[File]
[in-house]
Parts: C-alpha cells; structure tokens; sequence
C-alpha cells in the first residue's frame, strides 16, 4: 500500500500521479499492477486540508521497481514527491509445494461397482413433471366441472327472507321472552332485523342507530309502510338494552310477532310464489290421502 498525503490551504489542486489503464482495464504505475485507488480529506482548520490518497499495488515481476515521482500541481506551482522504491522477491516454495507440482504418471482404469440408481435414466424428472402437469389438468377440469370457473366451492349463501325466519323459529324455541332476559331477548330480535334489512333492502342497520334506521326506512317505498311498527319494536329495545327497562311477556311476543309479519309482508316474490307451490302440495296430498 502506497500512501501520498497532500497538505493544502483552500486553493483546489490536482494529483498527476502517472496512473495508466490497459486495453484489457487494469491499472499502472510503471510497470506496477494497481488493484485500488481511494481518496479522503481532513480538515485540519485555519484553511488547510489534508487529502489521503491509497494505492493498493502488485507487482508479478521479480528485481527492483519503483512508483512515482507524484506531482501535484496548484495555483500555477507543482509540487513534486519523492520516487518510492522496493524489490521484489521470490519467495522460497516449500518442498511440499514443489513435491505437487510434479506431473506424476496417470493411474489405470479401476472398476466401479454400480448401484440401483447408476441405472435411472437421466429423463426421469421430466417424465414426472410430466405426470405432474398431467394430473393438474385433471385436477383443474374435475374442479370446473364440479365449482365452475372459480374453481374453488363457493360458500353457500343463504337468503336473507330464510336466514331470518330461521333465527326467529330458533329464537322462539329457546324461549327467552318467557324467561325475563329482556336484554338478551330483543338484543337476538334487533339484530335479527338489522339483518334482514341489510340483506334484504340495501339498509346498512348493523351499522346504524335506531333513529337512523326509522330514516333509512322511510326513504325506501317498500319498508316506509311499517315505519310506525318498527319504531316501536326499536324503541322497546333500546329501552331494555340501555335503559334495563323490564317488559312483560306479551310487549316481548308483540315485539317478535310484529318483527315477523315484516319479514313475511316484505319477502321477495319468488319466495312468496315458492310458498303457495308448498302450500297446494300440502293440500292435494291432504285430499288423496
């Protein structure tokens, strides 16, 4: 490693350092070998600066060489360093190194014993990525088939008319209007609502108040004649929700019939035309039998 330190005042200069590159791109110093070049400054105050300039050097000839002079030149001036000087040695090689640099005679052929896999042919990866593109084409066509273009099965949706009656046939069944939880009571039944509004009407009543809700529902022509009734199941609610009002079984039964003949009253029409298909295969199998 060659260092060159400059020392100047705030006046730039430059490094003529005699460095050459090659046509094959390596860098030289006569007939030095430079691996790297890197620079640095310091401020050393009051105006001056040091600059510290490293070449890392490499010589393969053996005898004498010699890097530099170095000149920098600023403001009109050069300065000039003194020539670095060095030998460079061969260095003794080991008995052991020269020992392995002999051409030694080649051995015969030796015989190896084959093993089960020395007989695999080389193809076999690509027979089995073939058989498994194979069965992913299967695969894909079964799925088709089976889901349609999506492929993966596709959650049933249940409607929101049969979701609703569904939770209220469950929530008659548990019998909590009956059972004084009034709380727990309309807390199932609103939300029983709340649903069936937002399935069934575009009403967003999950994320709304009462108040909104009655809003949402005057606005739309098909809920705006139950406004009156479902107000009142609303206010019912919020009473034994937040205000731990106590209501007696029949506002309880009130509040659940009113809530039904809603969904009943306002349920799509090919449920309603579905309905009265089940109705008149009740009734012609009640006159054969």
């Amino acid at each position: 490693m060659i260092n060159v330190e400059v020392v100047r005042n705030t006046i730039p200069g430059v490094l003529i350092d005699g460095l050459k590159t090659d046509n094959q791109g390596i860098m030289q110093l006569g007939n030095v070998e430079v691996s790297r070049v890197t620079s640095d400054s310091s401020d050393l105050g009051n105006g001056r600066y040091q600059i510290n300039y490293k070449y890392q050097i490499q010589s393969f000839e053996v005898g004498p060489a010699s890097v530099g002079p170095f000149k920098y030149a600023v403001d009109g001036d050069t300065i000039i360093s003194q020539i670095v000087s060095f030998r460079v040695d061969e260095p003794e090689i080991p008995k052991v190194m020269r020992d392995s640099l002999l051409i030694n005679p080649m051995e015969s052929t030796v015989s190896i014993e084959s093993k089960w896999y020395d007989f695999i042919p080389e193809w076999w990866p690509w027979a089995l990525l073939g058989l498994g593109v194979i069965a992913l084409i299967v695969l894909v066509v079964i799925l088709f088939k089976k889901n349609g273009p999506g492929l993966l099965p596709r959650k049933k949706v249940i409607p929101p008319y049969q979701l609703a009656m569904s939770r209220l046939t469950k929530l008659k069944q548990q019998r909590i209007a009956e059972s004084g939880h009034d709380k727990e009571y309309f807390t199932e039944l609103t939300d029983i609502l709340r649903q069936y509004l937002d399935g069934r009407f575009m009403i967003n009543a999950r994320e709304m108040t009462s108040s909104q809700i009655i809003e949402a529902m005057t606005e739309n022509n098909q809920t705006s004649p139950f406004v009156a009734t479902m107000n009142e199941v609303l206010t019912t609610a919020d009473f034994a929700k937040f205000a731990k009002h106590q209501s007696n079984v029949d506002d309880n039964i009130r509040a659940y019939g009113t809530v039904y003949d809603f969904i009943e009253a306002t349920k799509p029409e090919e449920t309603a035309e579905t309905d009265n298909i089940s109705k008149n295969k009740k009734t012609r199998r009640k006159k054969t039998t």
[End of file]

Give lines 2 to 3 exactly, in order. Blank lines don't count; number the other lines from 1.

Parts: C-alpha cells; structure tokens; sequence
C-alpha cells in the first residue's frame, strides 16, 4: 500500500500521479499492477486540508521497481514527491509445494461397482413433471366441472327472507321472552332485523342507530309502510338494552310477532310464489290421502 498525503490551504489542486489503464482495464504505475485507488480529506482548520490518497499495488515481476515521482500541481506551482522504491522477491516454495507440482504418471482404469440408481435414466424428472402437469389438468377440469370457473366451492349463501325466519323459529324455541332476559331477548330480535334489512333492502342497520334506521326506512317505498311498527319494536329495545327497562311477556311476543309479519309482508316474490307451490302440495296430498 502506497500512501501520498497532500497538505493544502483552500486553493483546489490536482494529483498527476502517472496512473495508466490497459486495453484489457487494469491499472499502472510503471510497470506496477494497481488493484485500488481511494481518496479522503481532513480538515485540519485555519484553511488547510489534508487529502489521503491509497494505492493498493502488485507487482508479478521479480528485481527492483519503483512508483512515482507524484506531482501535484496548484495555483500555477507543482509540487513534486519523492520516487518510492522496493524489490521484489521470490519467495522460497516449500518442498511440499514443489513435491505437487510434479506431473506424476496417470493411474489405470479401476472398476466401479454400480448401484440401483447408476441405472435411472437421466429423463426421469421430466417424465414426472410430466405426470405432474398431467394430473393438474385433471385436477383443474374435475374442479370446473364440479365449482365452475372459480374453481374453488363457493360458500353457500343463504337468503336473507330464510336466514331470518330461521333465527326467529330458533329464537322462539329457546324461549327467552318467557324467561325475563329482556336484554338478551330483543338484543337476538334487533339484530335479527338489522339483518334482514341489510340483506334484504340495501339498509346498512348493523351499522346504524335506531333513529337512523326509522330514516333509512322511510326513504325506501317498500319498508316506509311499517315505519310506525318498527319504531316501536326499536324503541322497546333500546329501552331494555340501555335503559334495563323490564317488559312483560306479551310487549316481548308483540315485539317478535310484529318483527315477523315484516319479514313475511316484505319477502321477495319468488319466495312468496315458492310458498303457495308448498302450500297446494300440502293440500292435494291432504285430499288423496